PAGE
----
PetroVietnam seeks resumption of suspended thermal power project

By Nguyen Hoai   July 23, 2019 | 11:27 pm PT
PetroVietnam seeks resumption of suspended thermal power project
The Thai Binh Thermal Power Plant 2 is now 84 percent completed. Photo courtesy of PetroVietnam.
PetroVietnam is seeking permission to restart work on a coal-fired power plant which was suspended following the arrest of officials for wrongdoing.

Tran Sy Thanh, chairman of the state-owned giant, suggested at a meeting Tuesday that PetroVietnam should be allowed to again fund the Thai Binh 2 Thermal Power Plant in northern province Thai Binh with its equity capital.

Construction started in 2011, but was suspended after some top officials of PetroVietnam and its subsidiary PVC, the project's EPC contractor, were arrested for violations related to an ethanol plant in nearby Phu Tho Province. 

Former PetroVietnam chairman Dinh La Thang and former general director of PetroVietnam Construction Corporation (PVC), Trinh Xuan Thanh, are now in prison for economic management violations.

Because of officials’ wrongdoing, lenders have cut credit to the project, and the possibility of borrowing more is unlikely, Thanh told leaders of the Ministry of Industry and Trade (MoIT) and the Committee for Management of State Capital (CMSC), which manages PetroVietnam, at the meeting.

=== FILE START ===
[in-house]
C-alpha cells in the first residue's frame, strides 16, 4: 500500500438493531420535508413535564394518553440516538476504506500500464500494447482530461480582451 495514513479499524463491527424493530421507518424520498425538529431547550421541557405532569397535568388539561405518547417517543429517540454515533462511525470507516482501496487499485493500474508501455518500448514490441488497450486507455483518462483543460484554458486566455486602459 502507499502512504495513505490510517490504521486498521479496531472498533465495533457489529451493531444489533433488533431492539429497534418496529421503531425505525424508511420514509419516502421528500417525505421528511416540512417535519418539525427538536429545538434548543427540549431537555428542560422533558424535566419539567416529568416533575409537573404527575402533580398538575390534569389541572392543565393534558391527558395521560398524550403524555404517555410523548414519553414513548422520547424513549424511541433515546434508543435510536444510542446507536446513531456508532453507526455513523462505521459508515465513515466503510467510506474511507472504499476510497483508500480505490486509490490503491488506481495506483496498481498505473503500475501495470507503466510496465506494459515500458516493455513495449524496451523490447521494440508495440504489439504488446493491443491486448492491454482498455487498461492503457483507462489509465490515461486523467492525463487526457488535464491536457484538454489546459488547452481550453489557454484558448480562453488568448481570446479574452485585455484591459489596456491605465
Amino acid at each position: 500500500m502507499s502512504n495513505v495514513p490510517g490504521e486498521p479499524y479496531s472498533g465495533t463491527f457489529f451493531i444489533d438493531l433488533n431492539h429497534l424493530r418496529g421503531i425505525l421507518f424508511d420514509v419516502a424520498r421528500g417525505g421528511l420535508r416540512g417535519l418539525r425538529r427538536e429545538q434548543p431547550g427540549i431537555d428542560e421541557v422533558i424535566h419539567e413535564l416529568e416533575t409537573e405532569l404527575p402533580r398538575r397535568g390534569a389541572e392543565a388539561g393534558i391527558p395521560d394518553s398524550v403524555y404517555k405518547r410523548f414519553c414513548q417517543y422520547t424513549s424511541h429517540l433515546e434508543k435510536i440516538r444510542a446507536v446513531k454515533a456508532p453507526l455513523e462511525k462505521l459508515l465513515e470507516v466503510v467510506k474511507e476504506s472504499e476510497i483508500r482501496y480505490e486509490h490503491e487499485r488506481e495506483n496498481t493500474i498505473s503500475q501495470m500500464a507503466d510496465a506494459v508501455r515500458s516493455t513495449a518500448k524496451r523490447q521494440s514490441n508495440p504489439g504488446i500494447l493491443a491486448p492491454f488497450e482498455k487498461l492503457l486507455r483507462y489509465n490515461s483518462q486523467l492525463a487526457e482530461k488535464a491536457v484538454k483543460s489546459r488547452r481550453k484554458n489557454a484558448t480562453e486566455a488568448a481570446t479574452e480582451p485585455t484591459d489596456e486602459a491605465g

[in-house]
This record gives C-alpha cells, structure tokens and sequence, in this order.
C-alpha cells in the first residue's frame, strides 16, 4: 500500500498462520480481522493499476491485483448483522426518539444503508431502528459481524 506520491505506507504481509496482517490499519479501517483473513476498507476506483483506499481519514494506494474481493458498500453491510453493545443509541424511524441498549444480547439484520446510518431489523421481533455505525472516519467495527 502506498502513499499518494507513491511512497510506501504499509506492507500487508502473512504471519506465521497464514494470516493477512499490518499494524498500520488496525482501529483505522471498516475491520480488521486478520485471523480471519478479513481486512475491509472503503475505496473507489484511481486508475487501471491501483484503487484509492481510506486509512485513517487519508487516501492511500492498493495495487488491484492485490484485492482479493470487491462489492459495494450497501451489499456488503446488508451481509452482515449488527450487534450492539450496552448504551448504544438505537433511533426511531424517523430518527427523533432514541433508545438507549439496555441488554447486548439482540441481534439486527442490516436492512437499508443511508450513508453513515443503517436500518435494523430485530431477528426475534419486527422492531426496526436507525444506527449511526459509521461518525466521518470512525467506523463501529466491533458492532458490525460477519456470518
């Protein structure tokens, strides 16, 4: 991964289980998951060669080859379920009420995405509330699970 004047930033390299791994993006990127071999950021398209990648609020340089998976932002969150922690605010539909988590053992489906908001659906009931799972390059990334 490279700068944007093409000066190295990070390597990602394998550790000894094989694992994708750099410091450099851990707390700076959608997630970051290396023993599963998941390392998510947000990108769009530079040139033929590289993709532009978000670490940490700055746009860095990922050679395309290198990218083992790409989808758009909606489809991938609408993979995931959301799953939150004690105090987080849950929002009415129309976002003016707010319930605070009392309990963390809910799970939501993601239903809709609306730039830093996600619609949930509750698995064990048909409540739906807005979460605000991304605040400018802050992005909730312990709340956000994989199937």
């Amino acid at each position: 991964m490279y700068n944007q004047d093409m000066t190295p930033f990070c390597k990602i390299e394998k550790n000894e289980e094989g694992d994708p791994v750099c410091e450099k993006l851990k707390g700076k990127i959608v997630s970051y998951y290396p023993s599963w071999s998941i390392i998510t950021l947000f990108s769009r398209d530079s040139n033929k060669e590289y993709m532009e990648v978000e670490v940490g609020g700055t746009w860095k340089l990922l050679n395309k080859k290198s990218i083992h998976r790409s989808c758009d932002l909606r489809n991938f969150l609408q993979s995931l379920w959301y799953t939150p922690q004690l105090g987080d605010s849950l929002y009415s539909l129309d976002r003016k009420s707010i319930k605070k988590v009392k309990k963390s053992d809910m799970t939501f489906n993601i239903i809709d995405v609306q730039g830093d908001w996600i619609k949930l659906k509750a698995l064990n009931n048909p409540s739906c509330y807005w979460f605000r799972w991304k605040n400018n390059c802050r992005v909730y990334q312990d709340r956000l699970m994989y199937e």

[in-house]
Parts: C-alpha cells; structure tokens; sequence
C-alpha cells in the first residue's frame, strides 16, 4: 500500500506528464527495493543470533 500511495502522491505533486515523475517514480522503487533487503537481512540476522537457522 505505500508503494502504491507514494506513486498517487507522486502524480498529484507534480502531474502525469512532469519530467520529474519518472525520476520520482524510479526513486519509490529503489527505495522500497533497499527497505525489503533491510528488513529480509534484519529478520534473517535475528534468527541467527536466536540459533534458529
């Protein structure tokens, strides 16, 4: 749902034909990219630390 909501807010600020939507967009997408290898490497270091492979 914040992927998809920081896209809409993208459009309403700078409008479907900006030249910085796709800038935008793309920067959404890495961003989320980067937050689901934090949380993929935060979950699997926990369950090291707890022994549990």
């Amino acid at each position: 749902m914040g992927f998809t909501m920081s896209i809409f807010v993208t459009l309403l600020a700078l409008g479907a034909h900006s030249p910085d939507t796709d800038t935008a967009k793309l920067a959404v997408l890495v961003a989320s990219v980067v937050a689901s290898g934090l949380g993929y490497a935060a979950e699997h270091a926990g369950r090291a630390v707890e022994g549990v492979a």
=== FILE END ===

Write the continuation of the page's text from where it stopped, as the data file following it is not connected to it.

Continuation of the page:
The 1,200 MW Thai Binh 2 was estimated to cost VND42 trillion ($1.8 billion), of which 76 percent has been spent. Some 84 percent of the work has been completed.

With a design capacity similar to that of Mong Duong 2, invested by the U.S. firm AES, and the under-construction Hai Duong power plant, invested by Malaysia's Jaks Resources Berhad, Thai Binh 2 is one of key power projects in northern Vietnam.

The project, part of Thai Binh thermal power complex, will contribute 7 billion kWh of electricity to the national grid when finished, according to the MoIT. If it fails to go on stream next year as scheduled, it will cost the country VND35 trillion ($1.5 billion) a year to generate electricity using oil instead of coal, the ministry said. 

"Without money, the project will close in the next few months. We don’t have money to pay salaries and suppliers. Many workers have quit. Ministries are reluctant to allow the project to continue," Thanh said.

The main components of the plant are finished, and equipment needs to be installed before a trial run could begin, he added.

MoIT Minister Tran Tuan Anh said at the meeting that since Thai Binh 2 is a key project ministries need to give their opinions about it so that the MoIT could transmit PetroVietnam’s request to the government.

Vietnam needs $150 billion by 2030 to develop its energy sector as electricity demand in its rapidly growing economy is set to grow by 8 percent a year for the next decade, according to the World Bank.

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